The Milwaukee Police Officers saluted as the body of Community MPD officer, Naeem Sarosh was carried from the Milwaukee Muslim Funeral Home, 6644 W. Fairview Avenue  into the black hearse.  The procession to Forest Home Cemetery included dozens of police on motorcycles and in police cars.

The mourners gathered in a large, open green space at Forest Home Cemetery for janazah prayer, while about two dozen Milwaukee Police Officers in black uniforms stood nearby in the shade.

When the prayer was completed, four men hoisted the plain gray coffin on their shoulders and the burial procession began. A ceremonial parade of eight police officers, six men and two women, saluted as the coffin passed through their ranks. At the grave site, the body, wrapped in a white shroud, was removed from the coffin.

Islamic tradition encourages green burials, the body is buried directly into the ground without a coffin.  Forest Home Cemetery is one of the places that allows for green burials.

Naeem Sarosh, 35, was killed by his next door neighbor on Monday. He was buried on Wednesday, as his young widow, Alia, 30, mother of two young girls, wept and was comforted by her aunts and women friends.

Mohammed Afzal, 65, has been charged with the first degree reckless homicide of Sarosh, a community service officer (CSO) with the Milwaukee Police Department. Sarosh was killed at 6:00 p.m. Monday while off duty, outside his home in the 4800 block of South 22nd Street.

The criminal complaint on file with Milwaukee County Circuit Court provides a detailed description of this senseless crime, which was recorded on the defendant’s security camera.

According to the complaint, witnesses from both families told essentially the same story. The two families got along well, the complaint said, except that the defendant, “for some reason” did not like Naeem Sarosh.

After Afzal mowed the lawn on Monday, grass clippings had been left on Sarosh’s property. The security camera footage shows Sarosh and his wife discussing the clippings. Then Sarosh crosses his driveway to knock on the defendant’s door. While Afzal stood in his doorway, the footage shows Sarosh motioning toward the lawn and talking. There was no audio of the incident, but according to the complaint, Sarosh appeared relaxed and carried on a normal conversation. He did “not appear to be shouting or raising his voice.” He “makes no sudden moves,” the complaint said. Both his hands were in his pockets.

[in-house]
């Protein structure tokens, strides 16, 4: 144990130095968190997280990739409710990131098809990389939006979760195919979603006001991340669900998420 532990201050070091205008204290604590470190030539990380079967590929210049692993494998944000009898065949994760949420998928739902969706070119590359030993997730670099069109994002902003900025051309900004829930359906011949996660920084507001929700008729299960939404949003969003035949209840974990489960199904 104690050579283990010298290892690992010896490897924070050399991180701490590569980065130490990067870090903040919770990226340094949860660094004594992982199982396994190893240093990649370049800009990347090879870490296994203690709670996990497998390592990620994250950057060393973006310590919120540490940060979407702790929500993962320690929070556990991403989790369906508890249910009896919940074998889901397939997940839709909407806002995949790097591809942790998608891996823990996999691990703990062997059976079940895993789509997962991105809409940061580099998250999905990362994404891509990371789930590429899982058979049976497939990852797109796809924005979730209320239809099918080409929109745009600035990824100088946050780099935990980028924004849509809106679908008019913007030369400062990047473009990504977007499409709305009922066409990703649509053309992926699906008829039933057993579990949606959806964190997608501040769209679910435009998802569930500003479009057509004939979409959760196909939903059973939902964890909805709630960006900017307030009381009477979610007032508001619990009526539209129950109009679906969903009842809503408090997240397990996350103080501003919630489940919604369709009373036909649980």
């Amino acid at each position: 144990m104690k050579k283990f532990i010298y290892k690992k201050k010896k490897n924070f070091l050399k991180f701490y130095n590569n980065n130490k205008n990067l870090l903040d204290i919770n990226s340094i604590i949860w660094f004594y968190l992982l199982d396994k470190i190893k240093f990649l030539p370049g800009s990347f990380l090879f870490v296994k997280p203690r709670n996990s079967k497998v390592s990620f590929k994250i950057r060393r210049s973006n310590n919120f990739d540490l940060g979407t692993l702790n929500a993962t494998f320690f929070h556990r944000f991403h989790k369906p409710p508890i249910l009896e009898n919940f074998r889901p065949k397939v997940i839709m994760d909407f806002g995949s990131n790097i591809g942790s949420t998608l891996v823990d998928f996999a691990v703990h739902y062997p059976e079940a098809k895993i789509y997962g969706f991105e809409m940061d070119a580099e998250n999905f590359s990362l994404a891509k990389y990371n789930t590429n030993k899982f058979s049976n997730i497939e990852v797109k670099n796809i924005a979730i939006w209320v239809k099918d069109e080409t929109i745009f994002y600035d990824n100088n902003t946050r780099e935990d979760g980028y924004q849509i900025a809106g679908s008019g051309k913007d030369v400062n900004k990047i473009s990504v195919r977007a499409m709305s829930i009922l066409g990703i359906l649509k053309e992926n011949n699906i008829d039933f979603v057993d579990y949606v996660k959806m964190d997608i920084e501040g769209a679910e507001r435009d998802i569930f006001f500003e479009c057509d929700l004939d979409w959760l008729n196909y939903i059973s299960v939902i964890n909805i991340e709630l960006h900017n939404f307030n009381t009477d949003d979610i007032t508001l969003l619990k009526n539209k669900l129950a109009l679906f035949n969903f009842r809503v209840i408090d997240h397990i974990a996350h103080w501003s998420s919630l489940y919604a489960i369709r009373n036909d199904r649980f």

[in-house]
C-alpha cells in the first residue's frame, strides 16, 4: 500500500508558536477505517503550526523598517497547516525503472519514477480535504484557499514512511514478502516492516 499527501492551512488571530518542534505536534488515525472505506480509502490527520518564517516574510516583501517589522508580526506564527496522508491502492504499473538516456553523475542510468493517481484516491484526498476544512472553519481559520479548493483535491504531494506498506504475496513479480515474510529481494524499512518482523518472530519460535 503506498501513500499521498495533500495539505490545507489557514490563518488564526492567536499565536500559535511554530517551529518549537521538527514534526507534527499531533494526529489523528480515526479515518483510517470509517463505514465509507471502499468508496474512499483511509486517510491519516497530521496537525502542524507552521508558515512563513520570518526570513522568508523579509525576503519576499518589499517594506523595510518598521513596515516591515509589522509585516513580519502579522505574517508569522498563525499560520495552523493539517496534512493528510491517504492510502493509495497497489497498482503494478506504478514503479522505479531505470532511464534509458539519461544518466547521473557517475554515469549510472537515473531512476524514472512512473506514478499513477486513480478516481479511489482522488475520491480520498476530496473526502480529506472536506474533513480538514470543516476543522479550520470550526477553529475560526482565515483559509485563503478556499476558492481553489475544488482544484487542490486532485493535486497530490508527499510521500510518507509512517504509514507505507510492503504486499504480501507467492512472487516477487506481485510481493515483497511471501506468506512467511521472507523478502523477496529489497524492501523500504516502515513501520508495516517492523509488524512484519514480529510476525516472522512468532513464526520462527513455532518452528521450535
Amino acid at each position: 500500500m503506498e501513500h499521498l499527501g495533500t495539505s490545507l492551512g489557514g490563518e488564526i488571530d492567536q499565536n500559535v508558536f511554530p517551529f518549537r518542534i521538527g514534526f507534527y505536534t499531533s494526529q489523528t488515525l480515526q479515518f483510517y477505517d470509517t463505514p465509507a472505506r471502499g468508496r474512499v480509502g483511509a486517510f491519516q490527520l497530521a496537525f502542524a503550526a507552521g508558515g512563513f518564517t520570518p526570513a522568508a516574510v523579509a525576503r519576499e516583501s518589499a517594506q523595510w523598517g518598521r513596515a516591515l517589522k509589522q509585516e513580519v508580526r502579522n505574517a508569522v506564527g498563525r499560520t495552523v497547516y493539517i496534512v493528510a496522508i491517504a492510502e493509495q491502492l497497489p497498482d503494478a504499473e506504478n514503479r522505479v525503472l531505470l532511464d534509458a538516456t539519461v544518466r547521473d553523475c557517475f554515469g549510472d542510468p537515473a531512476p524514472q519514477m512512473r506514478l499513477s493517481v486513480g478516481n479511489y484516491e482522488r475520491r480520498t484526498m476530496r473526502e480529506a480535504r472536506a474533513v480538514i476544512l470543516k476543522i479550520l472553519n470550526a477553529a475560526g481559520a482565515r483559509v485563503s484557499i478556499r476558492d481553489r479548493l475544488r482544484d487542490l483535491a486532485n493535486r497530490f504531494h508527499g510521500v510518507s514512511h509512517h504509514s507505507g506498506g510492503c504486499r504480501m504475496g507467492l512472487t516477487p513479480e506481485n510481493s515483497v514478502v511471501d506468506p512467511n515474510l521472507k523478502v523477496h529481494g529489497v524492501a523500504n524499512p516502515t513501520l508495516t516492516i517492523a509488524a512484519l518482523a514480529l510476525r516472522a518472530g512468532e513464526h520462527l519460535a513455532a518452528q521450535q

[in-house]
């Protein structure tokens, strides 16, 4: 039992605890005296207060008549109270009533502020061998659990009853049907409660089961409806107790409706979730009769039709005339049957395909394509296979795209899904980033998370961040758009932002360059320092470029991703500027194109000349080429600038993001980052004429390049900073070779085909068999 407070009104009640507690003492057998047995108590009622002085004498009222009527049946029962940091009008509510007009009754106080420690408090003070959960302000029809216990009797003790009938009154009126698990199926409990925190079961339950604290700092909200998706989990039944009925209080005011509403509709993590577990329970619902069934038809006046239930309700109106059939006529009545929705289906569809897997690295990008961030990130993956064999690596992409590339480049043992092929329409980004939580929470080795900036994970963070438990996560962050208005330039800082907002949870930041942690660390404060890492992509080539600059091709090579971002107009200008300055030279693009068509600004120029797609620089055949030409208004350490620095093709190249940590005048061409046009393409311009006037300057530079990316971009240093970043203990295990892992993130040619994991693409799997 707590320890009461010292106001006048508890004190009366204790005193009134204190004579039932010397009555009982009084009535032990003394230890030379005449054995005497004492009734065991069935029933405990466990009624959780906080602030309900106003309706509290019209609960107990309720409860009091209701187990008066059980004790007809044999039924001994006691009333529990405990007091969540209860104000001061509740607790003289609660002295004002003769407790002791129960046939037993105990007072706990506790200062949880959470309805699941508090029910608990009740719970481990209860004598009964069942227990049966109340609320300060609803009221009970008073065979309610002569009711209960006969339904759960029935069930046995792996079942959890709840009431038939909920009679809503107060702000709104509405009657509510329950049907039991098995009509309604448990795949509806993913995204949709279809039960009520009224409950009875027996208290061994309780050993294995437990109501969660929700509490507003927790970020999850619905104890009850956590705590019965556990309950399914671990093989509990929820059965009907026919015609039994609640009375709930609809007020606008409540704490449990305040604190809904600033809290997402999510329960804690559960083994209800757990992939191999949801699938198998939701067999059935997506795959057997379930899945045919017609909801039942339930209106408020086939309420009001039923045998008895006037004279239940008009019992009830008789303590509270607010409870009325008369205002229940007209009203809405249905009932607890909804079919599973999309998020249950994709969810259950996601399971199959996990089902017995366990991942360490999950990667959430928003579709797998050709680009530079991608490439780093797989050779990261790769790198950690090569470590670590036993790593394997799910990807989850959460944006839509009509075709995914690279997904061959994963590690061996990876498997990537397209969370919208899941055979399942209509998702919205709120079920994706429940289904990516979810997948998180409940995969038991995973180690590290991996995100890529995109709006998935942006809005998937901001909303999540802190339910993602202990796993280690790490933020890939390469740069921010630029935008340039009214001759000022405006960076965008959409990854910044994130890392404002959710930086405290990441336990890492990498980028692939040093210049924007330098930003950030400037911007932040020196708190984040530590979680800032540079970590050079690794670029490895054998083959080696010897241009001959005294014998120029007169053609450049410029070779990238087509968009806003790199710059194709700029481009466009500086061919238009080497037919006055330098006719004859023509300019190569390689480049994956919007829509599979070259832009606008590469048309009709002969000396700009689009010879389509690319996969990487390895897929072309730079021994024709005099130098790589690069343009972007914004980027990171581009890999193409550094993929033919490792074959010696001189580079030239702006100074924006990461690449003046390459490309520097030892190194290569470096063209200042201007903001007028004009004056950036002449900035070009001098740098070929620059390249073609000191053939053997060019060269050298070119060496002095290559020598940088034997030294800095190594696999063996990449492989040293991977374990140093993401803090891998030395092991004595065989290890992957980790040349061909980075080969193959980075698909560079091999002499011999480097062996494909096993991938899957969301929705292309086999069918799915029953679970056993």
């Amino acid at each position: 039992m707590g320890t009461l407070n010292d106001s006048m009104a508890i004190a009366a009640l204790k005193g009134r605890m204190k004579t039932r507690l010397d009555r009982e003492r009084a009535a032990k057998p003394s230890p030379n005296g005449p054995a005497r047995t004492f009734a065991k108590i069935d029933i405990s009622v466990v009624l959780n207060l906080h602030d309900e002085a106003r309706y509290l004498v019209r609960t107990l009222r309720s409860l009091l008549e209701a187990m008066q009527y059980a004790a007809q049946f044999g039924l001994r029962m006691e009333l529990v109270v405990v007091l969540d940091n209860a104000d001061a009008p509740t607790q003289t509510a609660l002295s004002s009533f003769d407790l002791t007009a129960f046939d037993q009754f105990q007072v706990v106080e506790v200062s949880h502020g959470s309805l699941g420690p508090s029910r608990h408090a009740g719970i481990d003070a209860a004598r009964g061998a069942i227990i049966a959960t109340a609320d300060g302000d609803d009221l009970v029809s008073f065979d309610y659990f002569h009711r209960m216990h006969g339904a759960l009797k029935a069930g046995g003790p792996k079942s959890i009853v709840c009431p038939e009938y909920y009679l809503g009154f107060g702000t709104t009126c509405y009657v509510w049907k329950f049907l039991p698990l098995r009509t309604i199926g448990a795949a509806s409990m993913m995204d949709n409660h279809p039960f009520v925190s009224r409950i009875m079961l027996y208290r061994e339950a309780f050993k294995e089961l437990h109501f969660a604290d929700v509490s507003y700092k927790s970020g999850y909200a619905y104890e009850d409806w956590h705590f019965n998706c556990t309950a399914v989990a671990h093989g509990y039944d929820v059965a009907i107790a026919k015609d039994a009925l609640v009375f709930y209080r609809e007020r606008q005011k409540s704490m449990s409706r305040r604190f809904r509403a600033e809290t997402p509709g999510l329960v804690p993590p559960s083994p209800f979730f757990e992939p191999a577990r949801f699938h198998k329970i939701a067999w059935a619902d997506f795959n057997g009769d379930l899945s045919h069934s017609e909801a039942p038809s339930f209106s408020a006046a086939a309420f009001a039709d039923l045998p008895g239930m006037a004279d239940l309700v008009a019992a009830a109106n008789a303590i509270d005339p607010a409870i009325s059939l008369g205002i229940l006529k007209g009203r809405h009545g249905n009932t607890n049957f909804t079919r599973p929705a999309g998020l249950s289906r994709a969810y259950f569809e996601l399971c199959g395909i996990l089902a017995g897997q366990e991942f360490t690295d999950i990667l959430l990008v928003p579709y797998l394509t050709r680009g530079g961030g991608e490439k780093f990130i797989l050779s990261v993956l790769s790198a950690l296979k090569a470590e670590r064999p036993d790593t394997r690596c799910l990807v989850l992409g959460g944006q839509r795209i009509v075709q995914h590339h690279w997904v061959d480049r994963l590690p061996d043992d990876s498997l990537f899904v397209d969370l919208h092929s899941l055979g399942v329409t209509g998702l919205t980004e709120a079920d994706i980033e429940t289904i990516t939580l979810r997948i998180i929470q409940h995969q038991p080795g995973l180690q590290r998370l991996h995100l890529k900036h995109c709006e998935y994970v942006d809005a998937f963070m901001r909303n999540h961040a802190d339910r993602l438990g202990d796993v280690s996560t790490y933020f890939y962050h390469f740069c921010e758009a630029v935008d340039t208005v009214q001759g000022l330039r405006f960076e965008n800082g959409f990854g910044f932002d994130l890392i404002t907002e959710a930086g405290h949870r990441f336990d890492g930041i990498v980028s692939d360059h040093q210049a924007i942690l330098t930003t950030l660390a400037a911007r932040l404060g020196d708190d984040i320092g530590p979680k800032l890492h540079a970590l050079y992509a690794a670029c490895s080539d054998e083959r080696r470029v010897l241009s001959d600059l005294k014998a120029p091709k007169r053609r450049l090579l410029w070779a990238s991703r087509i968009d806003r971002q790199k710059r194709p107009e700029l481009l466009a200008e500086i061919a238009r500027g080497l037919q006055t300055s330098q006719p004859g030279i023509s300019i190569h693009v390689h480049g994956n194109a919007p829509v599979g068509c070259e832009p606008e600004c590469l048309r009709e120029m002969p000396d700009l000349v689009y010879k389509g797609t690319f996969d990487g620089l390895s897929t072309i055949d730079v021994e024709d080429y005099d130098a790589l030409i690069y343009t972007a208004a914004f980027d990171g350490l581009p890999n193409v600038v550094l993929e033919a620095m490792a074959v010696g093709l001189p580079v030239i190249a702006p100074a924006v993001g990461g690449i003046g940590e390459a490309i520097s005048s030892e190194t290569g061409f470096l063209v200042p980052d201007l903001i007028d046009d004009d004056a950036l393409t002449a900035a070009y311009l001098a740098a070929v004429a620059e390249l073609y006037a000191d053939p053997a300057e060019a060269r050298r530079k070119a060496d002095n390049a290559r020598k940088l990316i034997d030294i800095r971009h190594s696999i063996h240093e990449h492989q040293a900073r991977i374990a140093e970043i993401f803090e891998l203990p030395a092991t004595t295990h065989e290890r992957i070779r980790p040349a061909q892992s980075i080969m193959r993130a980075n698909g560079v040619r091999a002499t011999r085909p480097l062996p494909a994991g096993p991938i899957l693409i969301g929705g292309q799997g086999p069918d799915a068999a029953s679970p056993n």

Suddenly Afzal raises a gun and points it at Sarosh. He shoots Sarosh, who is still facing him, head on. Sarosh turns and runs, and Afzal steps outside and fires another shot in the victim’s back. While Sarosh is still on his feet, running away, Afzal stops to examine his gun, remaining outside his house with his back turned to where Sarosh was last seen.

When police arrived, they found Sarosh’s body in the front door of his house with his back resting on the stoop. Life-saving measures were unsuccessful.

Photo © Milwaukee Police Department

Afzal confessed to the crime, telling police that when Sarosh knocked, he came to the door carrying his gun. The defendant went on to say that because Sarosh had his hands in his pockets, he thought he had a gun. However, he admitted that Sarosh never displayed a weapon. Afzal told police he fired the gun to “scare away the victim.”

According to the complaint, Afzal changed his clothes after shooting Sarosh and waited for police to arrive. Afzal “knew they would be coming for him,” the complaint said.

At the grave site, Sarosh’s friends and family lift his shrouded body into the grave. A concrete pad is lowered onto the body by a crane, and then the men take shovels and cover the grave with earth. It all takes just a few minutes.

Once the grave is covered, there are more prayers and chants.

Four imams attended Monday’s burial service, Dr. Zulfiqar Shah and Qari Noman Hussain of ISM, Hafiz Muhammad Shafique of Masjid Al-Quran, and Mohammed Saleem Shazad Mughal, a friend of the family.

After the prayers, Alia, the young widow, is helped to the grave by her aunts and women friends. The group of women sit at the grave, Alia reaching out her hand to touch the earth.

Birjis Khawaja, who was attending the funeral said, “I have known Naeem’s family for over a decade.  This young and kind couple have always invited us during the summer for barbecues and for parties during the winter.  Naeem’s barbecue parties were very famous among his co-workers and friends.  Naeem was a loving husband, doting father, and respected community member.

We will truly miss his smiling face, his many jokes and laughter and his tremendous hospitality.  All we can do now is pray for him and his family.”

Naeem Sarosh’s uncle, Mohammed Akhter, said that Naeem and his brother Waseem joined the police department and became CSOs because they felt it would be less dangerous than armed police work. Community Service Officers respond to non-emergency calls for service, including theft, non-injury traffic accidents, or vandalism, the MPD Office of Public Relations said in an email. Naeem Sarosh had been an MPD employee for 4 years. Akhter said Waseem and Naeem came here from Pakistan when they were teens. He described the young men as “strivers.”

Waseem Sarosh, the younger brother of the deceased, said, “We’re holding up. We’ll get through this, with family.”

A friend who lives a few blocks from the victim’s family, Cindi Herzog, watched Waseem Sarosh’s little girls during the burial. She said Naeem and his family had been at her house only last Friday to swim in her pool.

Acting MPD Chief Michael Brunson, who was at the crime scene last Monday, called Naeem Sarosh “a beloved and respected employee.” Mayor Tom Barrett said the senseless act “should disturb us all.”

A GoFundMe page established for the family has thus far raised more than $25,000.